US-China Great Power Competition

Chinese soldiers from the People's Liberation Army (PLA) 196th Infantry Brigade perform drill at their barracks in Yangcun, 100 km east of Beijing, China

The U.S.-China Great Power Competition

How China builds power and what the United States can do to protect its interests at home and around the world

Rising power strategies

How has China managed to build power from a weaker resource position in a U.S.-led international system? A new conceptual framework answers this question and elucidates how the United States can counter unfavorable Chinese activities and successfully compete with China.

Research Focus

The most crucial challenge facing U.S. policymakers today is how to prevail in great power competition with China. The first step to devising an effective U.S. strategy for great power competition is to understand and correctly characterize how China builds power and influence in the international system. Yet serious analysis to answer this question is scant.

The U.S.-China Great Power Competition project aims to fill in this gap. Drawing heavily on Chinese sources and engaging with experts from the diplomatic, economic, technology, and military sectors, it pieces together the logic behind Chinese actions and behavior in foreign policy, military strategy, and the economics and technology realms.

The project uses the crucial case of China’s rise over the past 25 years to explore what shapes the strategic approach of rising powers as they accumulate influence, where they imitate, and where they innovate. It reveals that China builds power largely by differentiating itself from the United States. The findings will make significant contributions to key theoretical and policy debates about China’s intentions and goals and, more broadly, how states compete.

This research will result in a book that analyzes and explains the specific policies, strategies, and approaches China has employed over the past 25 years to build enough power to be considered a great power competitor. The book will make vital theoretical and policy contributions to China studies, international relations and power transition theories, and great power competition. It will allow policymakers to better anticipate China’s actions, develop more effective strategies to counter unfavorable Chinese activities, and understand how to push the competition with China into realms where the United States has the upper hand.

Lead Researcher

fsi_bio

Oriana Skylar Mastro

FSI Center Fellow
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fsi_bio

Oriana Skylar Mastro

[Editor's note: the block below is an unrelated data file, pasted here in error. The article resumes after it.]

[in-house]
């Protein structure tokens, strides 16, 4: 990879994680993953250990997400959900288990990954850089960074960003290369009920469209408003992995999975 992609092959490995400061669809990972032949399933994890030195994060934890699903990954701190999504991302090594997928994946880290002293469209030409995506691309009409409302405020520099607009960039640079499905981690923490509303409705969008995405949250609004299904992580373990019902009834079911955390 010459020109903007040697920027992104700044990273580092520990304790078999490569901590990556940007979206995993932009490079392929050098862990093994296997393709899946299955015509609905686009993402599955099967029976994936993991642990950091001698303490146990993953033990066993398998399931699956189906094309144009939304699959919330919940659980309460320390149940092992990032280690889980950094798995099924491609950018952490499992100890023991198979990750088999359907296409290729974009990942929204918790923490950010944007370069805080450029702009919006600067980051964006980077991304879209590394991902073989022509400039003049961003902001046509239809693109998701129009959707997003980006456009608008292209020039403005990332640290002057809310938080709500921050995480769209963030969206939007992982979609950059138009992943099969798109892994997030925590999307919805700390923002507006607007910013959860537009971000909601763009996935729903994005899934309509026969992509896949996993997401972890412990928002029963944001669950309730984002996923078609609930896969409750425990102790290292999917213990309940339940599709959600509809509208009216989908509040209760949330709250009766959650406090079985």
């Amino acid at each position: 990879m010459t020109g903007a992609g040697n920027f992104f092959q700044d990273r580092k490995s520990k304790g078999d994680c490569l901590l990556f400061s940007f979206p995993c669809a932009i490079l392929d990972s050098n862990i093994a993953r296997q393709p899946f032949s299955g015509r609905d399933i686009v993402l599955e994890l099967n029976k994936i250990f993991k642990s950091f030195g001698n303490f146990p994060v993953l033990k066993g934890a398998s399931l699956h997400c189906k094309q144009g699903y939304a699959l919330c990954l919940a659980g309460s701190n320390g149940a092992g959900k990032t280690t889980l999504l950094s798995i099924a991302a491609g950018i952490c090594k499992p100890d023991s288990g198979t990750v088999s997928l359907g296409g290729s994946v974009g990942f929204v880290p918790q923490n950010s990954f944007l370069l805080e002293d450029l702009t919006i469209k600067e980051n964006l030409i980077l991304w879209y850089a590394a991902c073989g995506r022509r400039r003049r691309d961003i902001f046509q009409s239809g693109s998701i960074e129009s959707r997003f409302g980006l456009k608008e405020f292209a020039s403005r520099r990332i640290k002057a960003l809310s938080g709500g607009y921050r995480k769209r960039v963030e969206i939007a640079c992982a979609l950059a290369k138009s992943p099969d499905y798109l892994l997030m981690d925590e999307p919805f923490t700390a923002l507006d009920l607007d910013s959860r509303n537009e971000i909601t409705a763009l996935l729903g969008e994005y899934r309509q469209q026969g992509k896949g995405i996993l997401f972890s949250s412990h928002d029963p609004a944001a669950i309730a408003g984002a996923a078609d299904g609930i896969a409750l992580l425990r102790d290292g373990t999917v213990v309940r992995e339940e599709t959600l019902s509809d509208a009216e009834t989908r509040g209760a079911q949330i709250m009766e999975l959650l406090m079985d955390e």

FSI Center Fellow

Featured Media


Hiding in Plain Sight: How China Builds and Exercises Military Power, 1995 2020
Stanford Seminar


Rethinking Our Assumptions About China’s Strategic Goals
World Class Podcast

Publications


Understanding the Challenge of China’s Rise: Fixing Conceptual Confusion about Intentions
In Journal of Chinese Political Science, June 2022
See also Problems with Revisionism: A Conceptual Framework for Assessing Chinese Intentions, APARC website, June 2022 

Chinese Grand Strategy
In Strategy in the Contemporary World, Oxford University Press, March 2022

China's Grand Strategy
Asia Policy 17.1, January 2022

Nuclear Deterrence and the US-China Strategic Relationship
In Alliances, Nuclear Weapons and Escalation: Managing Deterrence in the 21st Century (eds. Stephan Frühling and Andrew O’Neil), ANU Press, December 2021

Military Competition With China: Harder Than the Cold War?
SMA Perspectives, September 2021

Commentary


Beijing Is Used to Learning from Russian Failures
Foreign Policy, April 2022

North Korea Is Becoming an Asset for China
Foreign Affairs, February 2022

In Defense of AUKUS
The Lowy Institute, October 2021

China’s Dangerous Double Game in North Korea
Foreign Affairs, April 2021

The Soft War That America Is Losing
Australian Financial Review, January 2021

Free Nations Must Speak for Australia
Australian Financial Review, December 2020

The United States Must Avoid a Nuclear Arms Race with China
Cato Unbound, September 2020

The Stealth Superpower
Foreign Affairs, January 2019

In the News


China Looks to Learn from Russia's Shortcomings in Ukraine
NPR, April 2022

China's Lessons from Russia's War in Ukraine
VOA, April 2022

President Biden Presses Chinese President Xi Jinping on Russia
KTVU, March 2022

50 Years After Nixon Visit, U.S.-China Ties as Fraught as Ever
AP News, February 2022

From ‘Momentous’ to ‘Meh’ — Trump's China Trade Deal Letdown
Politico, January 2022

Biden and Xi Agree to Move Toward Arms Control Talks, Says US National Security Adviser Jake Sullivan
South China Morning Post, November 2021

After 9/11, China Grew into a Superpower as a Distracted US Fixated on Terrorism
NBC News, October 2021

Is U.S. Foreign Policy Too Hostile to China?
Foreign Affairs, October 2021

Balance of Power: Surprise China Missile Test
Bloomberg, October 2021

US-UK-Australia Defend Nuclear Sub Deal
BBC Newshour, September 2021

Why Australia Bet the House on Lasting American Power in Asia
The New York Times, September 2021

US, UK, Australia Announce ‘Historic’ Military Partnership in Move Likely to Anger China
South China Morning Post, September 2021

China's Bold Gamble
The Australian, May 2021

Biden Looks For Defense Hotline With China
Foreign Policy, May 2021

US, China Take a Less Belligerent Tone in Remarks to UN Security Council
South China Morning Post, May 2021

China and Russia's Military Arsenals are Terrifying in Scale — but How Would They Perform in Combat?
The Telegraph, March 2021

The Bidding War
The Wire China, January 2021

China’s Xi Looks to Take Advantage of a Strong Economic Hand
The Wall Street Journal, January 2021

Time for the West to Revisit Its China Narratives
Politico, November 2020